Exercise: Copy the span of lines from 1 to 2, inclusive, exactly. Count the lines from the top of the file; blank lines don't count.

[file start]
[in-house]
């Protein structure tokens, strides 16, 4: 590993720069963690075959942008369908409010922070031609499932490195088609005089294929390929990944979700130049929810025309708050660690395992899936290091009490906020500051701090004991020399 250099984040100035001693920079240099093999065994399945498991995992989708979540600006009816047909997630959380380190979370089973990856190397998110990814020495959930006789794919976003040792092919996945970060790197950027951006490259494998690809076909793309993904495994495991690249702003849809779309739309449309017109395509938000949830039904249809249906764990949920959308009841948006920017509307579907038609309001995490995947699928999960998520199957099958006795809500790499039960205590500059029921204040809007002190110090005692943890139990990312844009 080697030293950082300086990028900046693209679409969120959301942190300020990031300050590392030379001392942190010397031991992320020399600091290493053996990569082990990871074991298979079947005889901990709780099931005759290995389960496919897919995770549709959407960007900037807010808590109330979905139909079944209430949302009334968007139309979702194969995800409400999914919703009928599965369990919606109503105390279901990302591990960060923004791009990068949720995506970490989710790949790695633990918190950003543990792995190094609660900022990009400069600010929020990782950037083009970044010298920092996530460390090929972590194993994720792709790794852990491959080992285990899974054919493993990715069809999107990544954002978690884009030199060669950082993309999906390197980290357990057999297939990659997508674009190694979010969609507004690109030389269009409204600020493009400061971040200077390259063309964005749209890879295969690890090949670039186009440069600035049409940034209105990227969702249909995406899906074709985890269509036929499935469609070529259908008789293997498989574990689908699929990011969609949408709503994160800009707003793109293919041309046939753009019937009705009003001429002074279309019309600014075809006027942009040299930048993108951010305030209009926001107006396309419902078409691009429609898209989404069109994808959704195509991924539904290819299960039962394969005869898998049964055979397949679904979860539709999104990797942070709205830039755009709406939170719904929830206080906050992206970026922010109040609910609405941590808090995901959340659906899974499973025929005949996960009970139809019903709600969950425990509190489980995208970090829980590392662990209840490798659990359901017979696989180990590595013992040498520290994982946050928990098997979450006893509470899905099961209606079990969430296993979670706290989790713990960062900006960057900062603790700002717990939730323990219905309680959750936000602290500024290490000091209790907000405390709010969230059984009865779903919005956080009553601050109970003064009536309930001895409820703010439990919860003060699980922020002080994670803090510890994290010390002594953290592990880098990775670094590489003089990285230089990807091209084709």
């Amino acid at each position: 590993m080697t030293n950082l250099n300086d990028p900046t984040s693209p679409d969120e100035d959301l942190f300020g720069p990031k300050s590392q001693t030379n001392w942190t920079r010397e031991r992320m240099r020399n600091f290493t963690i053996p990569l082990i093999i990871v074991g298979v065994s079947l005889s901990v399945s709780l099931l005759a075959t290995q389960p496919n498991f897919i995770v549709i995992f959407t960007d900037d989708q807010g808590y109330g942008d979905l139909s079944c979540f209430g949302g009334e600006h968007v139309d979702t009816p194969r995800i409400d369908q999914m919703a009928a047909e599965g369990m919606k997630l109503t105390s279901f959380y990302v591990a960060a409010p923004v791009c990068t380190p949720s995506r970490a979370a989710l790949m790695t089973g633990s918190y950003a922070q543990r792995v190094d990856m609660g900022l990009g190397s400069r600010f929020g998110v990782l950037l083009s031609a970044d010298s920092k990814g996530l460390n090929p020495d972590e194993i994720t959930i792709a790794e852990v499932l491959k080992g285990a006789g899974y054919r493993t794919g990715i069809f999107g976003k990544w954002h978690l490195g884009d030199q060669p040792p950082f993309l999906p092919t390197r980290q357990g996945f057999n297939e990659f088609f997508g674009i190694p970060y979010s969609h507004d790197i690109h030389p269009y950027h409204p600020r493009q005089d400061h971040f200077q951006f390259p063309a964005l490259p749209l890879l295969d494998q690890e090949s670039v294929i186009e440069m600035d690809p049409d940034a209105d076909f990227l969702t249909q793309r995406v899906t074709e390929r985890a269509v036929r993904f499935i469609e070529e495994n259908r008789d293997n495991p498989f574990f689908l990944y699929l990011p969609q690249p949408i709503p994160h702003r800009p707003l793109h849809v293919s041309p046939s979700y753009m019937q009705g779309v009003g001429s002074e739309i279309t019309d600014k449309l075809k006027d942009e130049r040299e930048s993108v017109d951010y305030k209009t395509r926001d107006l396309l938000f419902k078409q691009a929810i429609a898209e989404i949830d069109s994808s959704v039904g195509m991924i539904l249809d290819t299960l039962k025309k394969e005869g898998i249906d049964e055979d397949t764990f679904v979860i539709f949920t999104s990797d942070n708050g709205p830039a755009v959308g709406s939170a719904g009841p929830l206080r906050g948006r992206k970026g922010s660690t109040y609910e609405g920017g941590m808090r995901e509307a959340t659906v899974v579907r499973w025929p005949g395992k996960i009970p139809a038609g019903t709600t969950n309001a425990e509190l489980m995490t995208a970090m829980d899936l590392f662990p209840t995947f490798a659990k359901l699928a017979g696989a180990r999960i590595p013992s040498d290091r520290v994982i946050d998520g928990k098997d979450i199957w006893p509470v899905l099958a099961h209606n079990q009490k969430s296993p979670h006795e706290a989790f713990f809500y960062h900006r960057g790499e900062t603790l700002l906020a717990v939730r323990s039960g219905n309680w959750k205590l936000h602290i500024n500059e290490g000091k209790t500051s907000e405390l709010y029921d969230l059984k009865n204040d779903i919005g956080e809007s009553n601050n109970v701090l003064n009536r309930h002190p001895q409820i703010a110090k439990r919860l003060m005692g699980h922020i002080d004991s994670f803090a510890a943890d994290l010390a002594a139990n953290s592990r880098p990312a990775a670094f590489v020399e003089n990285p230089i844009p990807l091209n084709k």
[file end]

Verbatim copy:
[in-house]
């Protein structure tokens, strides 16, 4: 590993720069963690075959942008369908409010922070031609499932490195088609005089294929390929990944979700130049929810025309708050660690395992899936290091009490906020500051701090004991020399 250099984040100035001693920079240099093999065994399945498991995992989708979540600006009816047909997630959380380190979370089973990856190397998110990814020495959930006789794919976003040792092919996945970060790197950027951006490259494998690809076909793309993904495994495991690249702003849809779309739309449309017109395509938000949830039904249809249906764990949920959308009841948006920017509307579907038609309001995490995947699928999960998520199957099958006795809500790499039960205590500059029921204040809007002190110090005692943890139990990312844009 080697030293950082300086990028900046693209679409969120959301942190300020990031300050590392030379001392942190010397031991992320020399600091290493053996990569082990990871074991298979079947005889901990709780099931005759290995389960496919897919995770549709959407960007900037807010808590109330979905139909079944209430949302009334968007139309979702194969995800409400999914919703009928599965369990919606109503105390279901990302591990960060923004791009990068949720995506970490989710790949790695633990918190950003543990792995190094609660900022990009400069600010929020990782950037083009970044010298920092996530460390090929972590194993994720792709790794852990491959080992285990899974054919493993990715069809999107990544954002978690884009030199060669950082993309999906390197980290357990057999297939990659997508674009190694979010969609507004690109030389269009409204600020493009400061971040200077390259063309964005749209890879295969690890090949670039186009440069600035049409940034209105990227969702249909995406899906074709985890269509036929499935469609070529259908008789293997498989574990689908699929990011969609949408709503994160800009707003793109293919041309046939753009019937009705009003001429002074279309019309600014075809006027942009040299930048993108951010305030209009926001107006396309419902078409691009429609898209989404069109994808959704195509991924539904290819299960039962394969005869898998049964055979397949679904979860539709999104990797942070709205830039755009709406939170719904929830206080906050992206970026922010109040609910609405941590808090995901959340659906899974499973025929005949996960009970139809019903709600969950425990509190489980995208970090829980590392662990209840490798659990359901017979696989180990590595013992040498520290994982946050928990098997979450006893509470899905099961209606079990969430296993979670706290989790713990960062900006960057900062603790700002717990939730323990219905309680959750936000602290500024290490000091209790907000405390709010969230059984009865779903919005956080009553601050109970003064009536309930001895409820703010439990919860003060699980922020002080994670803090510890994290010390002594953290592990880098990775670094590489003089990285230089990807091209084709």